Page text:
Students need help processing a war that is unfolding on television and in their social media feeds on a daily basis

Recently, I asked students in my Global Politics classes to respond to a new Freedom House study that found just one in five people now live in countries designated as “free,” down from nearly one in two in 2005. The context of their responses were firmly embedded in their concerns around Russia’s invasion of Ukraine. 

“Putin’s maneuvers show how a regime has been able to oppress democratic states,” suggested Alejandro. “But another reason for democratic decline is countries veer away from democracy when it doesn’t offer a solution for their long-term needs. I think the quote is trying to say that if powerful democratic countries don’t aid oppressed democratic states, democracy will further decline, and the oppressors will gain ground.” 

A critical moment

We are in a critical moment where students are eager to discuss the role of democracy, militarism and the post-Cold War world in the wake of Russia’s gut-wrenching, unjustifiable occupation of Ukraine. However, it is also easy to fall into convenient narratives and not provide students with opportunities to explore all the complicated issues in the lead-up to war.  

“Even though Russia is doing a bad thing, the U.S. isn’t entirely free of crime either,” suggested Diana when reviewing a Bernie Sanders critique that called for solidarity with Ukraine against Russian aggression. “There are many examples of the U.S. doing similar things like Russia by establishing the Monroe Doctrine where the U.S. can deploy its troops whenever it wants under the excuse of intervening in a country that will act against U.S. interests. Perhaps those U.S. interests are human rights, but it sounds more like a self-beneficial gain, much like Russia is currently doing with Ukraine.”

Helping students process human rights abuses that unfold before their eyes on national television and erupt onto their social media feeds is a hugely important contribution to enhancing their media literacy, historical knowledge and strength of their interpretations. It’s also a critical way to help them process traumatic and disturbing news and images. Students were even more willing to talk about the geopolitical implications of the Ukraine conflict after analyzing Instagram posts with people their age asking “Vlad Daddy” not to initiate World War III or lamenting the future draft. While that activity elicited plenty of laughs, students appreciated the seriousness of the topic.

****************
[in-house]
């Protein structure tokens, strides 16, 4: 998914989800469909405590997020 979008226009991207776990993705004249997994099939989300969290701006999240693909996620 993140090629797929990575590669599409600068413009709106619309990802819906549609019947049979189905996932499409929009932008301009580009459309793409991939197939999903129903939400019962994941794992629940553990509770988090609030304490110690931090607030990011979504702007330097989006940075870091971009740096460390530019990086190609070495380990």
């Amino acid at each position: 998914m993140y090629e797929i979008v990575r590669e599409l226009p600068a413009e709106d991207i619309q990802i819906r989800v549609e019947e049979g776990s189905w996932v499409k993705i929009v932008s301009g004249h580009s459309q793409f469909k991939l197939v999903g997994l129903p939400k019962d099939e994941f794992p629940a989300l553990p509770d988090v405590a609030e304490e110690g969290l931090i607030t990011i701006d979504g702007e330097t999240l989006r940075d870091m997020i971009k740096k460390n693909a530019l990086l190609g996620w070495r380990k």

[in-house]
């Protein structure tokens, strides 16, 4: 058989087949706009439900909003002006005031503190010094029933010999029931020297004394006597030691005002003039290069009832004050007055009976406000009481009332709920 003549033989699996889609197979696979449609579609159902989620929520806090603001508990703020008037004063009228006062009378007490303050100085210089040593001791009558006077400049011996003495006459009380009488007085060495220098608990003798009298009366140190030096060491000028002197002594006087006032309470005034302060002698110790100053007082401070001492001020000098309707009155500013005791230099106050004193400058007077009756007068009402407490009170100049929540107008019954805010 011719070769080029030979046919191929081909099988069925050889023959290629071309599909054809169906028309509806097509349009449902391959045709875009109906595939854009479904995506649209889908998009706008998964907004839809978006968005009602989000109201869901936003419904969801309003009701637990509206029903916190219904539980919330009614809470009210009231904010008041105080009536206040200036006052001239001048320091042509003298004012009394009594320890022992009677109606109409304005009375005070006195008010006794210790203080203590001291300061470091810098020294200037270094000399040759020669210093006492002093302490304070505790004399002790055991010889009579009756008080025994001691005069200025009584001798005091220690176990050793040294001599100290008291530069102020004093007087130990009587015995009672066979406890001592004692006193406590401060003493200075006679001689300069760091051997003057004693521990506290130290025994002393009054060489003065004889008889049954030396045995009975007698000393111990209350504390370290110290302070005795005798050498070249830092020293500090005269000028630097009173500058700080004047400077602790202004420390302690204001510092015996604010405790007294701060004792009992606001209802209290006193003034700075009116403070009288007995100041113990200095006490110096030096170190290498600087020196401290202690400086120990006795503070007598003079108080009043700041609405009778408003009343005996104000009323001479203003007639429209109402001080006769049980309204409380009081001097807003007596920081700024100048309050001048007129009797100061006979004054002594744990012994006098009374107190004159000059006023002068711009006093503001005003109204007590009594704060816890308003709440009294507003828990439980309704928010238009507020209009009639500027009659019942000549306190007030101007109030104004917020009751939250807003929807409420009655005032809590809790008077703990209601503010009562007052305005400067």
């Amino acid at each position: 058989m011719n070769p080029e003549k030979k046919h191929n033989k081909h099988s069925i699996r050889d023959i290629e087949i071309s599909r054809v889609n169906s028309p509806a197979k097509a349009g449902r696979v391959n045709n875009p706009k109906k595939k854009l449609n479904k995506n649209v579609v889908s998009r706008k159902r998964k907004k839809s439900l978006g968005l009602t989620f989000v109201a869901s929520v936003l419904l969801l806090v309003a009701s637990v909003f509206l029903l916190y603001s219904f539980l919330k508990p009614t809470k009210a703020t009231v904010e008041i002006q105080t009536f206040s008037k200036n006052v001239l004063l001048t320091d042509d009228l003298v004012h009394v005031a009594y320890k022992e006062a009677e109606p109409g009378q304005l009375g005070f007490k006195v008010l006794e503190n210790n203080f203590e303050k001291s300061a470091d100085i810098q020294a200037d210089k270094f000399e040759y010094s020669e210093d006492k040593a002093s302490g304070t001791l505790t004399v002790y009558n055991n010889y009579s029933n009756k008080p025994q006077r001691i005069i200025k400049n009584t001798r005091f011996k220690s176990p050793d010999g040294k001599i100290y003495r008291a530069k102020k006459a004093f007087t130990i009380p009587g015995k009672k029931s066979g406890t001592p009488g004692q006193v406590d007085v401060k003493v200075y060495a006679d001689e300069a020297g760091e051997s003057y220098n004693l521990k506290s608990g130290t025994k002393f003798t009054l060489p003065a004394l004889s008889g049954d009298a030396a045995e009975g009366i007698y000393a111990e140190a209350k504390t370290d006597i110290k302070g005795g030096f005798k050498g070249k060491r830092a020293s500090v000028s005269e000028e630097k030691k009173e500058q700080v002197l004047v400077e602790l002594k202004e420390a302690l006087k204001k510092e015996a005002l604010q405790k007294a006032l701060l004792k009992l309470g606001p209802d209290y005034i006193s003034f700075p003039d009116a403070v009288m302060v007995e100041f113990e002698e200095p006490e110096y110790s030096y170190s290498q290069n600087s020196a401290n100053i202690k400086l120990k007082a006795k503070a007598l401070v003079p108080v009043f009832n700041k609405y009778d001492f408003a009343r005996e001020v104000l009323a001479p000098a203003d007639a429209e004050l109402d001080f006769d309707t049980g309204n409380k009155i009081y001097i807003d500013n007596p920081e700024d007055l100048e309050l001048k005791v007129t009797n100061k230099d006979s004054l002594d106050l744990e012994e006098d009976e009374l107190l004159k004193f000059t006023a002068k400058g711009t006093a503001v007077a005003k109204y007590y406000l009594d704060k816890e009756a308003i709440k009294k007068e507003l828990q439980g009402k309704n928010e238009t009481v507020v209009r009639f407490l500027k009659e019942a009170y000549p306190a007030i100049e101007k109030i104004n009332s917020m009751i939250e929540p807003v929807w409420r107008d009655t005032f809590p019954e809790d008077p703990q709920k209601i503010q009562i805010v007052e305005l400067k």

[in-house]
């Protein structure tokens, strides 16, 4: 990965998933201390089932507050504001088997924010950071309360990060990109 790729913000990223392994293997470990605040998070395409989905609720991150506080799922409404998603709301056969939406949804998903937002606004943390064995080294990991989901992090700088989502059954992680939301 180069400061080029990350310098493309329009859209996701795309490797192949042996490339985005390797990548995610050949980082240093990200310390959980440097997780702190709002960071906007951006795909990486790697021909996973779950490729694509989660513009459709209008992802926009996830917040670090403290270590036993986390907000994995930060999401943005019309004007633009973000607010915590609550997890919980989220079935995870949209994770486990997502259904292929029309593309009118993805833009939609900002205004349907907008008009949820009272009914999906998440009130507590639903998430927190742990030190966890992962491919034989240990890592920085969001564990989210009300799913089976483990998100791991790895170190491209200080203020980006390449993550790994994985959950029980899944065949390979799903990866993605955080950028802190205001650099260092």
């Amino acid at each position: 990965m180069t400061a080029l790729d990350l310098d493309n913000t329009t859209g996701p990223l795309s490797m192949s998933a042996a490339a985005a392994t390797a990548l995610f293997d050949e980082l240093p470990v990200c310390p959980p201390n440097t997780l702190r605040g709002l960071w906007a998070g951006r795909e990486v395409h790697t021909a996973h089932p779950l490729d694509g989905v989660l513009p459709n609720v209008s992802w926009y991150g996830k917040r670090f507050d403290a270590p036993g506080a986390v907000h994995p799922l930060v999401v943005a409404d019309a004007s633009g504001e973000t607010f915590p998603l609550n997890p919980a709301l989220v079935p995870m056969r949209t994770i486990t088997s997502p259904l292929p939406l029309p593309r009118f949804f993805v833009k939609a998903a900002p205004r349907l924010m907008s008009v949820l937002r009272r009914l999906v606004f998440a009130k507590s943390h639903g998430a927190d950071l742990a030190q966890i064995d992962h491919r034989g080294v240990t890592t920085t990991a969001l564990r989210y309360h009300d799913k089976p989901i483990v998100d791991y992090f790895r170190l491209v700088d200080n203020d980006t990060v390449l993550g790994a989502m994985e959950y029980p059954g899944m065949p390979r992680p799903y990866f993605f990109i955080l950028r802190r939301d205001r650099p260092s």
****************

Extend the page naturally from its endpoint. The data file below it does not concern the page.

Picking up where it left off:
As Juan stated, “Students, parents, and everyone should learn about what is going on with Ukraine vs. Russia. I think that we, people in the U.S and other countries not involved in the direct violence between Russia and Ukraine, tend to lack attention towards the issue because we aren’t being directly affected by the violence. But I still hear people asking, ‘what’s going on with the inflation on gasoline?’ It’s things like this when you have to realize that even if you aren’t in the middle of the warzone, you are still getting impacted without noticing.” 

Finally, I know I’m teaching in the strongest and most relevant ways when students are empowered to bring their own lives and experiences into the classroom.

Making connections

The violence in Chicago, neighborhood displacement and the absence of basic rights for undocumented people in the U.S. all point to relevant connections that can be made to a seemingly remote and abstract war on the other side of the planet. 

Students like Lily naturally make those connections. “I think it is kind of upsetting that the U.S. has always promoted the idea of democracy and being free, yet many people feel like they do not have those types of standards in their daily lives,” she said. “The U.S. being a very powerful country, we should influence other countries and put them in their place if they are doing something wrong, such as humanitarian crisis, human rights violations, injustices, etc.”

Our job as educators is to help students make those connections and illustrate how historical lessons have meaning today. Hopefully, by learning about the past, we can help our students shape a better future.  

Editor’s note: student names have been changed to protect their privacy. 

Jackson Potter teaches social studies at Back of the Yards College Prep High School.